She then said she had ‘a lot more information’ and suggested she may have pictures she was considering giving to the paper.

“It’s plain that email was a complaint by the defendant about not yet receiving payment, and she was in possession of a picture she was intending to pass to them about which she was having second thoughts,” said Mr Hallam.

“It would plainly have been inappropriate to take unauthorised pictures in prison.”

He said Watts started to be paid for her efforts, and a fourth story appeared on October 1 when Michael received the handwritten letter from Sir Paul McCartney.

“Just after 6pm on the evening of October 9, the duty governor reported to the Ministry of Justice that police were called to Highpoint because a photographer had been found up a tree near the unit housing George Michael,” said Mr Hallam.

“That same evening, an email was sent by the defendant from her personal email account to Andy Crick and attached was an image of a hand drawn sketch.

“As well as the image, seven picture message texts were sent.”

The final story was about Michael’s release on October 12, but Watts send Mr Crick a message on January 25, 2012, saying: “Want some extra news about armed incident at Highpoint. Amanda btw x.”

The reporter replied: “hiya, yeah definitely, what can you tell us?”

Watts then asked if she could call him instead of texting.

Watts was arrested with her husband on February 27, 2015, and quizzed about the payment made to a bank account they shared. Her husband was released without charge.

She was freed on bail and arranged to meet a colleague, telling her that The Sun reporter had approached her in a car park two days before George Michael was switched to the prison.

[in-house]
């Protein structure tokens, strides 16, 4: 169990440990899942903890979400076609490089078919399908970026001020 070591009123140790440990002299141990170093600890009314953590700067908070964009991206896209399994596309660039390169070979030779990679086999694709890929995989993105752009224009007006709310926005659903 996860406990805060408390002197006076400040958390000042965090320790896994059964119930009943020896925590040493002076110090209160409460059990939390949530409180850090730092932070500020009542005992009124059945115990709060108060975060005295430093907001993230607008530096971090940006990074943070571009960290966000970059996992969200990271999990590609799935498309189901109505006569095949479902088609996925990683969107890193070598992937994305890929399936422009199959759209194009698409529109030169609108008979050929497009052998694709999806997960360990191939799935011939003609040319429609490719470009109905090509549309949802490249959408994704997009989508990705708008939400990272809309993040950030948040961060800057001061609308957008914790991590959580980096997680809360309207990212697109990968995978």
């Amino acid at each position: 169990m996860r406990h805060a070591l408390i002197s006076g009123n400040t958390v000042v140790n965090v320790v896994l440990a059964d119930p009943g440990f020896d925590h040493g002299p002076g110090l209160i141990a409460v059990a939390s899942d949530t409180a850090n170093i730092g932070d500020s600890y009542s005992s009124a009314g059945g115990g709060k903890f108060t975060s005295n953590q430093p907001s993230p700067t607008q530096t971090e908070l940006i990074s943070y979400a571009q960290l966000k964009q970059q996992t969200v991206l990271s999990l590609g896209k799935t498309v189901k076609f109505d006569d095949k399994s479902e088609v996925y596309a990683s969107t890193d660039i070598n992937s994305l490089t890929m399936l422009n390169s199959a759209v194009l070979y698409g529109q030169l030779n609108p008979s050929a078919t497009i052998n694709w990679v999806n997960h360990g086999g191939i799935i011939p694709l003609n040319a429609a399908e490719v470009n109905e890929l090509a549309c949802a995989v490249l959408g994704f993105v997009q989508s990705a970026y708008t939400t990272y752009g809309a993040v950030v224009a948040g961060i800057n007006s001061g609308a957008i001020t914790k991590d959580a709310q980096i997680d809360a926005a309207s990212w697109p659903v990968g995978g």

“The defendant told a story that was palpably untrue,” said Mr Hallam.

“She was trying to minimise her active role in her own downfall.”

Stephen Dyble, in mitigation, said Watts had a ‘fragile mental state’ and suffered from lupus which was exacerbated by stress.

He said she had quit the prison to become a dental nurse after feeling let down by the prison handling of an attack on her.

“She fully accepts she had breached a trust put in her not only by her employers but also the general public,” he said.

“She also realises she breached a duty of confidentiality she owed Mr Michael, and although he had temporarily fallen from grace he was still entitled to have his privacy respected.”

He said she knew the ‘inevitable knock on the door’ would come from Elveden detectives and she had been waiting to be caught since 2012.

Watts, of Bury, pleaded guilty at her first court appearance, having said no comment in police interviews.

She was ordered to pay back £2,399 that she benefitted from the crime, and would face 45 days in prison if she failed to pay within six months.

She also has to pay £800 in prosecution costs.